Almost everywhere these regional administration organizations initially provoked some hidden hostility of local police departments, then minor smoldering conflicts and finally, as in the case of Saratov, open confrontation. Of course, reforms in Russia are difficult to carry out in general -- and reform of the Interior Ministry organs is especially so.

But the history of the regional anti-crime administrations is made even more complicated by the fact that these newly created structures were supposed to be independent from local bodies and their officers were to be drawn from the municipal police departments. The best professional police officers entered the anti-crime administrations' ranks. Moreover, one of the regional administrations' main tasks was to rid the police departments of corrupt officers, on whom the criminal world depends. It was namely this task that provoked a sense of hostility on the part of police officers. It was widely felt that: "They're turning in their own people."

In the first 10 months of 1995 alone, there were 773 cases of police corruption, 20 percent more cases than in 1994. It is for this reason that Interior Minister Anatoly Kulikov began his new job with the "Clean Hands" operation. The operation brought much corruption to light. One such case occurred in Moscow, where a gang ringleader, who went by the name of the "King," had been terrorizing the Sholkovsky market by taking protection money from the vendors. In just five months, the part of his take that went to the local police came to some 45 million rubles ($9200).

One can only guess how many other cases of bribe-taking there actually are in the police force. Could the regional administration authorities, who were uncovering the corrupt activities of their colleagues, expect that their activities would not meet with resistance?

"Our independence from the local authorities is very relative," a regional anti-crime administration official told me. In fact, the administrations are not under the authority of Moscow but are financed through the local Interior Ministry administration. The result is that the Russian Regional Administration in the Fight Against Organized Crime differs from the FBI in that it is subordinated to both state and local government.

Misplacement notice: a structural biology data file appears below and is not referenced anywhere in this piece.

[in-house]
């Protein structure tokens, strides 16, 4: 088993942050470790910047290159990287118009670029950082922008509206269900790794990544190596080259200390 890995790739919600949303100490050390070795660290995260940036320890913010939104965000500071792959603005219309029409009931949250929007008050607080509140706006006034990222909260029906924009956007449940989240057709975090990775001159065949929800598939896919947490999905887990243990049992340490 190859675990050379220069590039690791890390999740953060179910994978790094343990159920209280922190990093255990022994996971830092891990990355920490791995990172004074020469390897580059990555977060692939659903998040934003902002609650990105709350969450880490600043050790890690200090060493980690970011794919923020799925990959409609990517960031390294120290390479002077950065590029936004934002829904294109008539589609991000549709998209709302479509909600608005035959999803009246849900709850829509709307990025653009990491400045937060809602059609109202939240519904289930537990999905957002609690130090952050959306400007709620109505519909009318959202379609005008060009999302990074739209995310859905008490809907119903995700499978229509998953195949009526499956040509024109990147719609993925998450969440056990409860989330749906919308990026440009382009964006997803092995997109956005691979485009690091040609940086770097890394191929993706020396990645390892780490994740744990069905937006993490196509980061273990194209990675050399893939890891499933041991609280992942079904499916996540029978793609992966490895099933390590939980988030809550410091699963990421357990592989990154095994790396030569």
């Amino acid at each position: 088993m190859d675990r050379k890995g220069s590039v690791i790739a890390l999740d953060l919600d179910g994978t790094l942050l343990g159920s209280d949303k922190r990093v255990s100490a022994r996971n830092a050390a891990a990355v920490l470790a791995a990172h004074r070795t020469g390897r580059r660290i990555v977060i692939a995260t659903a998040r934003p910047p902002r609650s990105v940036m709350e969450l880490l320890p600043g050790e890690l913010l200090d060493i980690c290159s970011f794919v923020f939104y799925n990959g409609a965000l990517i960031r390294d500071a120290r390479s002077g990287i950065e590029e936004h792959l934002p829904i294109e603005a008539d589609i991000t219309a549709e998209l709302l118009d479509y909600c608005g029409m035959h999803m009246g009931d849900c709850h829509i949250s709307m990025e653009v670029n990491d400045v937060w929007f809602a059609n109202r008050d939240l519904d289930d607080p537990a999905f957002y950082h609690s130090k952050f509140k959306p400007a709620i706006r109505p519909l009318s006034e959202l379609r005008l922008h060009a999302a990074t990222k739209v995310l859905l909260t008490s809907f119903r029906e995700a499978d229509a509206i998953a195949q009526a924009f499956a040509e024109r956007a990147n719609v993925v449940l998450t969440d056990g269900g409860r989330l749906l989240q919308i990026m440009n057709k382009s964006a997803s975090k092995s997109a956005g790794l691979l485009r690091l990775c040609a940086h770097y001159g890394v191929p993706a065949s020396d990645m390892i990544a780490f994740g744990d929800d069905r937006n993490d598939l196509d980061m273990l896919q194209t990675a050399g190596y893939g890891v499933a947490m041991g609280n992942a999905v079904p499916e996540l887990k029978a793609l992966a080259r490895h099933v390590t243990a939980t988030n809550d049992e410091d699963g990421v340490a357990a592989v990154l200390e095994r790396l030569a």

Conflict between the municipal police and the new anti-crime organization was almost inevitable. It is provoked not only by the anti-corruption fight, but the regional administrations' dual dependence on local and federal authorities. Half-hearted reforms always tend to comprise the reform process. This is what happened in the case of Volga's Regional Administration. Its activities were secretly or even openly interfered with.

It would be naive to think that all the members of the regional administrations, which sprang from police forces, are perfectly honest and uncorrupted. Undoubtedly, there are several who are not. And those who break the law should be punished by the law and not by the dictates of negative emotions.

In Saratov, the 14 officials from the Regional Administration who were freed after being put under arrest can attest to such emotions -- to the fiery haste with which this campaign against the Regional Administration was carried out.

And the fate of Vladimir Yeremkin, the head of the Volga Regional Administration, is a logical consequence of this campaign.

Igor Gamayunov is an investigative reporter for Literaturnaya Gazeta. He contributed this essay to The Moscow Times.